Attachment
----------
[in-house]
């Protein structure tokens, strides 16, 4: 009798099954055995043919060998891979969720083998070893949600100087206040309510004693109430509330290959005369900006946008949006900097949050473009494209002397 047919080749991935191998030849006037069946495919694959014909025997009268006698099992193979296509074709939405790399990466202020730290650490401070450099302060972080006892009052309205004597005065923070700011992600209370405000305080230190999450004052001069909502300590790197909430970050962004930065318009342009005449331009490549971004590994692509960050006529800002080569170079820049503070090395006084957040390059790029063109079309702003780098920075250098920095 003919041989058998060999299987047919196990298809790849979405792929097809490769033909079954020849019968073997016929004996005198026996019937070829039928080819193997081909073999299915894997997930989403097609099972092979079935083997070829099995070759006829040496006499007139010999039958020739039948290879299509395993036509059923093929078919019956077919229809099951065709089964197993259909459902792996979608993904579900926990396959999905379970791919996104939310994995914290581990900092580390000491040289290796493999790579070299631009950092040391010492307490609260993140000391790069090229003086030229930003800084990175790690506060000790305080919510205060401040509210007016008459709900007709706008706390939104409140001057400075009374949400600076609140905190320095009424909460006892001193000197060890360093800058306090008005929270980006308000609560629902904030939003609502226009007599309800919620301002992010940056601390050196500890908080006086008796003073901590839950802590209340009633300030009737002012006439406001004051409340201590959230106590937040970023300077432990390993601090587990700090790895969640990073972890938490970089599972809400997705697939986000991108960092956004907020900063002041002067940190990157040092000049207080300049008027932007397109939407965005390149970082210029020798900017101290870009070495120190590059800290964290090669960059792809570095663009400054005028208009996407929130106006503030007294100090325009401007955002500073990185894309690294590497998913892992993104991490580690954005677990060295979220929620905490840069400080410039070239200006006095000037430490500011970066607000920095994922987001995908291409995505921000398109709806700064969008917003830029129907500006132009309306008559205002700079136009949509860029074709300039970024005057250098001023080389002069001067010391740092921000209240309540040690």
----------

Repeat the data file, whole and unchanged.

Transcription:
[in-house]
């Protein structure tokens, strides 16, 4: 009798099954055995043919060998891979969720083998070893949600100087206040309510004693109430509330290959005369900006946008949006900097949050473009494209002397 047919080749991935191998030849006037069946495919694959014909025997009268006698099992193979296509074709939405790399990466202020730290650490401070450099302060972080006892009052309205004597005065923070700011992600209370405000305080230190999450004052001069909502300590790197909430970050962004930065318009342009005449331009490549971004590994692509960050006529800002080569170079820049503070090395006084957040390059790029063109079309702003780098920075250098920095 003919041989058998060999299987047919196990298809790849979405792929097809490769033909079954020849019968073997016929004996005198026996019937070829039928080819193997081909073999299915894997997930989403097609099972092979079935083997070829099995070759006829040496006499007139010999039958020739039948290879299509395993036509059923093929078919019956077919229809099951065709089964197993259909459902792996979608993904579900926990396959999905379970791919996104939310994995914290581990900092580390000491040289290796493999790579070299631009950092040391010492307490609260993140000391790069090229003086030229930003800084990175790690506060000790305080919510205060401040509210007016008459709900007709706008706390939104409140001057400075009374949400600076609140905190320095009424909460006892001193000197060890360093800058306090008005929270980006308000609560629902904030939003609502226009007599309800919620301002992010940056601390050196500890908080006086008796003073901590839950802590209340009633300030009737002012006439406001004051409340201590959230106590937040970023300077432990390993601090587990700090790895969640990073972890938490970089599972809400997705697939986000991108960092956004907020900063002041002067940190990157040092000049207080300049008027932007397109939407965005390149970082210029020798900017101290870009070495120190590059800290964290090669960059792809570095663009400054005028208009996407929130106006503030007294100090325009401007955002500073990185894309690294590497998913892992993104991490580690954005677990060295979220929620905490840069400080410039070239200006006095000037430490500011970066607000920095994922987001995908291409995505921000398109709806700064969008917003830029129907500006132009309306008559205002700079136009949509860029074709300039970024005057250098001023080389002069001067010391740092921000209240309540040690």